“The gallant rescue of a drowning woman on Friday last by Mr. W. J. Liversage, the New Brighton pier master, has evoked the admiration of many residents, and it is felt that a recognition of his bravery should take a tangible form. Subscriptions may be sent to Captain Mason, 18, Westmoreland-road, Liscard.” 

I haven’t come across any information about the sum raised but perhaps I can look at the newspapers again when I’m able to have access to the library. 

There is a significance to an inquiry into Amy Williams’ fall into the river. In 1915 William Liversage went on to rescue another drowning woman, Nellie White, on New Brighton Shore and she was charged with attempted suicide. 

Possibly Amy was jostled and did indeed fall into the river but when William died, his 1923 obituary reports,

 “A woman threw herself from the ferry-boat as it left New Brighton and he was on the boat at the time. Without delay he jumped in after her and had a hard struggle in keeping her afloat until picked up by a boat. On this occasion, we understand, he and his charge were carried to the “rip-rap” buoy at the mouth of the river, and he clung there supporting the woman until the rescue party came.”

 It’s possible that this more detailed account is correct but the boat has changed direction!

In the original report it says Amy Williams entered the river as the vessel reached New Brighton stage and “the passengers were disembarking”. But nine years later we read that she had thrown herself into the Mersey as it “left New Brighton.”

The article also mentions ‘a hard struggle’ to keep the woman afloat. I’m sure it was. If you’re being swept out by the current, you first of all have to make it to the buoy.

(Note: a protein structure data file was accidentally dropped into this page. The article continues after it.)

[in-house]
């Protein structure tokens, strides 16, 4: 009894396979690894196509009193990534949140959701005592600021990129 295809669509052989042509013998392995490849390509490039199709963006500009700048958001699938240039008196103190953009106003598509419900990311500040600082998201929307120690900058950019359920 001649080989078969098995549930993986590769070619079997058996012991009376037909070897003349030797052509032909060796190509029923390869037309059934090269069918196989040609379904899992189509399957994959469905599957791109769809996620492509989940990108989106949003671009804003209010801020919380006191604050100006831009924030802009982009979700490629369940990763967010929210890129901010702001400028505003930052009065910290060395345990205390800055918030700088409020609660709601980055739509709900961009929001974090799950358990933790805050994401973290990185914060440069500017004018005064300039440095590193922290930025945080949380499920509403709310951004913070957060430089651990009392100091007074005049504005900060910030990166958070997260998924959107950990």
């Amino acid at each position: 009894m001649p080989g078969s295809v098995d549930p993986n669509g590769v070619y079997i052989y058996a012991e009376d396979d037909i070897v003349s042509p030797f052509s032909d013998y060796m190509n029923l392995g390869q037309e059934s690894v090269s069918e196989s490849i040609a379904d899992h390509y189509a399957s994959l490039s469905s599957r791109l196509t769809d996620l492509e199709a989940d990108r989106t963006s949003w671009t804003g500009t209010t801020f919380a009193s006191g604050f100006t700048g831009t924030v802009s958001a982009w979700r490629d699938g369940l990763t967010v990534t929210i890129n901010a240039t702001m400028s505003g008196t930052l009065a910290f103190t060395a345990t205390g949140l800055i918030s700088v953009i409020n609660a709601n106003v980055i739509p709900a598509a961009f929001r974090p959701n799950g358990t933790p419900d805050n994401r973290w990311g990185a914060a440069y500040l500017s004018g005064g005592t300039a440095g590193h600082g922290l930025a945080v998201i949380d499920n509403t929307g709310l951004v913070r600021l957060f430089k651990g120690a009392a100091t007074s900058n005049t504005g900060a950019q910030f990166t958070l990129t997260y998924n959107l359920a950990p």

It seems unlikely they were heading straight for it, so that would have involved quick thinking and some strength to divert course to actually reach it. It was a major Mersey marker buoy – a large red conical  object bobbing in the outgoing tide. It’s not simple or without risk for a man in the water to latch onto it, especially while supporting a drowning person.

It sounds as though it would have been highly dramatic and very dangerous if the obituary addition is true. As with many of our family ‘legends’, it might have grown in the telling!

This makes me even more interested in looking at old newspaper reports, but as with William James Liversage’s birth place, you can’t believe everything you read in the papers!

 One thing I hadn’t noticed when I photocopied these accounts some years ago was the significance of the ‘Aquitania’. The ship had been moored at the Pier Head because she was about to set sail on her Maiden Voyage just two weeks later. This was only two months before the First World War began on July 28th 1914.

I also discovered that she was in Liverpool to be painted after being built on the Clyde.

 She was known as ‘The Ship Beautiful’ as she was considered one of the most elegant ocean liners of the time. She served in both world wars and was scrapped in 1950.

Remembering how so many of us on both sides of the river flocked to see The Three Queens on May 25th 2015 to celebrate Cunard’s 175th Anniversary, it is interesting to see that people were doing the same thing in 1914.

William James Liversage, b. 24.4.1865 – d. 3.12.1923 

 Samuel Rutter Liversage, b. c. 1841 – d. 16.11.1908

Jane Wilson, b.c. 1840 – d. October 1914

Rip Rap Buoy in River Mersey – London Gazette May 1, 1908

Aquitania –

Wallasey News Saturday May 16th 1914 & week following – didn’t note date. 

Kay Redmond